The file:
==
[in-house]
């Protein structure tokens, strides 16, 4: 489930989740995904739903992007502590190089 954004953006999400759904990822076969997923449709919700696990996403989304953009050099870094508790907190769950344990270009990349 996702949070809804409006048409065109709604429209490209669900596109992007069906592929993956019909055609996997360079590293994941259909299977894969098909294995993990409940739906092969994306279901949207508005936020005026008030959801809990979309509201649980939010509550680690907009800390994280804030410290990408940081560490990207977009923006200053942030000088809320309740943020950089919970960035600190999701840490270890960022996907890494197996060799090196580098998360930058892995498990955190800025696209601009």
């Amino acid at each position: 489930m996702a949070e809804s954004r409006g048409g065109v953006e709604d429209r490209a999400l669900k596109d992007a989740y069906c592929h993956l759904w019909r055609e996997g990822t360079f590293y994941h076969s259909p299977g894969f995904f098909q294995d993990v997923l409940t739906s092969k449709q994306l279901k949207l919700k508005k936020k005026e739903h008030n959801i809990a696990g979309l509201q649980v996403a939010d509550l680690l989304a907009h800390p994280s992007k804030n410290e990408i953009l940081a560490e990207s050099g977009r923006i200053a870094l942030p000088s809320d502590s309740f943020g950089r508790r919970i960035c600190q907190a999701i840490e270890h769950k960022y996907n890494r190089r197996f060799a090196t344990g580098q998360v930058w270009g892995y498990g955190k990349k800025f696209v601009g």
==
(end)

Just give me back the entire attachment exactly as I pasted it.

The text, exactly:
[in-house]
């Protein structure tokens, strides 16, 4: 489930989740995904739903992007502590190089 954004953006999400759904990822076969997923449709919700696990996403989304953009050099870094508790907190769950344990270009990349 996702949070809804409006048409065109709604429209490209669900596109992007069906592929993956019909055609996997360079590293994941259909299977894969098909294995993990409940739906092969994306279901949207508005936020005026008030959801809990979309509201649980939010509550680690907009800390994280804030410290990408940081560490990207977009923006200053942030000088809320309740943020950089919970960035600190999701840490270890960022996907890494197996060799090196580098998360930058892995498990955190800025696209601009």
């Amino acid at each position: 489930m996702a949070e809804s954004r409006g048409g065109v953006e709604d429209r490209a999400l669900k596109d992007a989740y069906c592929h993956l759904w019909r055609e996997g990822t360079f590293y994941h076969s259909p299977g894969f995904f098909q294995d993990v997923l409940t739906s092969k449709q994306l279901k949207l919700k508005k936020k005026e739903h008030n959801i809990a696990g979309l509201q649980v996403a939010d509550l680690l989304a907009h800390p994280s992007k804030n410290e990408i953009l940081a560490e990207s050099g977009r923006i200053a870094l942030p000088s809320d502590s309740f943020g950089r508790r919970i960035c600190q907190a999701i840490e270890h769950k960022y996907n890494r190089r197996f060799a090196t344990g580098q998360v930058w270009g892995y498990g955190k990349k800025f696209v601009g």